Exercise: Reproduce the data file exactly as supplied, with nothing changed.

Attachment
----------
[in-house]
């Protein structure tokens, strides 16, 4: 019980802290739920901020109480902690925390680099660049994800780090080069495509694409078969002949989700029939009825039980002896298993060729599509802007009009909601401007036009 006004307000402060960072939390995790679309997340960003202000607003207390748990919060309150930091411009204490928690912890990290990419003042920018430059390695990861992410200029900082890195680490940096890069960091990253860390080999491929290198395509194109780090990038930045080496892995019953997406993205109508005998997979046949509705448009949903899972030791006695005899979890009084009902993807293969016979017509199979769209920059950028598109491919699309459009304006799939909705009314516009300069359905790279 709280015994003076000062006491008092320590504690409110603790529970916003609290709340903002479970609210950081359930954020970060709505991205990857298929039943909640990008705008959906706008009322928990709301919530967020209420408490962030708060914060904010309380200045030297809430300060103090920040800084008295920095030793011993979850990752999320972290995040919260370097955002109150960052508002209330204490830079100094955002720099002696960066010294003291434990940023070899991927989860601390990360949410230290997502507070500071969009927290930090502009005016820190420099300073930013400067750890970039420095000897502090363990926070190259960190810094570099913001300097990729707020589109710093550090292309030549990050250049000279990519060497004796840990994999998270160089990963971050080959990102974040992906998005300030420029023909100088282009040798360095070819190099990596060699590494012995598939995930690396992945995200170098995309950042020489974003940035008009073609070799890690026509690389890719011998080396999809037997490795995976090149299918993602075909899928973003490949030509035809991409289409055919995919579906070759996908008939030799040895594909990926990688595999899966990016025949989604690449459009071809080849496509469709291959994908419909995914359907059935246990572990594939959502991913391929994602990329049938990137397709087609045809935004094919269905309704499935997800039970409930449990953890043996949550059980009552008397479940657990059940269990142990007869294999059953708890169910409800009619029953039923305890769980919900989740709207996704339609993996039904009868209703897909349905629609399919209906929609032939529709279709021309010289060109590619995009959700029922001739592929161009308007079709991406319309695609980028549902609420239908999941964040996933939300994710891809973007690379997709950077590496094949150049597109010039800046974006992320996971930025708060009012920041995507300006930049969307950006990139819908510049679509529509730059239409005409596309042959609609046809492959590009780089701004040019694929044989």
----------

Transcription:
[in-house]
């Protein structure tokens, strides 16, 4: 019980802290739920901020109480902690925390680099660049994800780090080069495509694409078969002949989700029939009825039980002896298993060729599509802007009009909601401007036009 006004307000402060960072939390995790679309997340960003202000607003207390748990919060309150930091411009204490928690912890990290990419003042920018430059390695990861992410200029900082890195680490940096890069960091990253860390080999491929290198395509194109780090990038930045080496892995019953997406993205109508005998997979046949509705448009949903899972030791006695005899979890009084009902993807293969016979017509199979769209920059950028598109491919699309459009304006799939909705009314516009300069359905790279 709280015994003076000062006491008092320590504690409110603790529970916003609290709340903002479970609210950081359930954020970060709505991205990857298929039943909640990008705008959906706008009322928990709301919530967020209420408490962030708060914060904010309380200045030297809430300060103090920040800084008295920095030793011993979850990752999320972290995040919260370097955002109150960052508002209330204490830079100094955002720099002696960066010294003291434990940023070899991927989860601390990360949410230290997502507070500071969009927290930090502009005016820190420099300073930013400067750890970039420095000897502090363990926070190259960190810094570099913001300097990729707020589109710093550090292309030549990050250049000279990519060497004796840990994999998270160089990963971050080959990102974040992906998005300030420029023909100088282009040798360095070819190099990596060699590494012995598939995930690396992945995200170098995309950042020489974003940035008009073609070799890690026509690389890719011998080396999809037997490795995976090149299918993602075909899928973003490949030509035809991409289409055919995919579906070759996908008939030799040895594909990926990688595999899966990016025949989604690449459009071809080849496509469709291959994908419909995914359907059935246990572990594939959502991913391929994602990329049938990137397709087609045809935004094919269905309704499935997800039970409930449990953890043996949550059980009552008397479940657990059940269990142990007869294999059953708890169910409800009619029953039923305890769980919900989740709207996704339609993996039904009868209703897909349905629609399919209906929609032939529709279709021309010289060109590619995009959700029922001739592929161009308007079709991406319309695609980028549902609420239908999941964040996933939300994710891809973007690379997709950077590496094949150049597109010039800046974006992320996971930025708060009012920041995507300006930049969307950006990139819908510049679509529509730059239409005409596309042959609609046809492959590009780089701004040019694929044989």